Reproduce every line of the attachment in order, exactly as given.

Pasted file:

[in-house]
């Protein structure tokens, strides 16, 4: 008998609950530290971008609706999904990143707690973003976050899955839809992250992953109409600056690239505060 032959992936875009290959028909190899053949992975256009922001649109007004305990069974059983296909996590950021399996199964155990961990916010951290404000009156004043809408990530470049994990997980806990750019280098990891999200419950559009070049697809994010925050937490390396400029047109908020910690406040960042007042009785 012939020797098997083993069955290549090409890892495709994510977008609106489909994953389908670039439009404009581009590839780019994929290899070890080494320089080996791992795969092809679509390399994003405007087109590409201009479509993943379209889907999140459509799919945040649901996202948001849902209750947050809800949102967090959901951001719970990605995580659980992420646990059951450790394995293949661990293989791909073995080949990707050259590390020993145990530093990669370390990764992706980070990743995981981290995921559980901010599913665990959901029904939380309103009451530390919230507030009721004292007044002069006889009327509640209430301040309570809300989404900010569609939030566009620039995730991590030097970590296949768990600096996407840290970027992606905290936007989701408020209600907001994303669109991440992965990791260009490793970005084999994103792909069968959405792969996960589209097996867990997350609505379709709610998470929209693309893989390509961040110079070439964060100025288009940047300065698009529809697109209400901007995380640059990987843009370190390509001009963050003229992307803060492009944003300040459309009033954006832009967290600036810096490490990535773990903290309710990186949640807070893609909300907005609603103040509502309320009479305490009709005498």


[in-house]
């Protein structure tokens, strides 16, 4: 008998609950530290971008609706999904990143707690973003976050899955839809992250992953109409600056690239505060 032959992936875009290959028909190899053949992975256009922001649109007004305990069974059983296909996590950021399996199964155990961990916010951290404000009156004043809408990530470049994990997980806990750019280098990891999200419950559009070049697809994010925050937490390396400029047109908020910690406040960042007042009785 012939020797098997083993069955290549090409890892495709994510977008609106489909994953389908670039439009404009581009590839780019994929290899070890080494320089080996791992795969092809679509390399994003405007087109590409201009479509993943379209889907999140459509799919945040649901996202948001849902209750947050809800949102967090959901951001719970990605995580659980992420646990059951450790394995293949661990293989791909073995080949990707050259590390020993145990530093990669370390990764992706980070990743995981981290995921559980901010599913665990959901029904939380309103009451530390919230507030009721004292007044002069006889009327509640209430301040309570809300989404900010569609939030566009620039995730991590030097970590296949768990600096996407840290970027992606905290936007989701408020209600907001994303669109991440992965990791260009490793970005084999994103792909069968959405792969996960589209097996867990997350609505379709709610998470929209693309893989390509961040110079070439964060100025288009940047300065698009529809697109209400901007995380640059990987843009370190390509001009963050003229992307803060492009944003300040459309009033954006832009967290600036810096490490990535773990903290309710990186949640807070893609909300907005609603103040509502309320009479305490009709005498």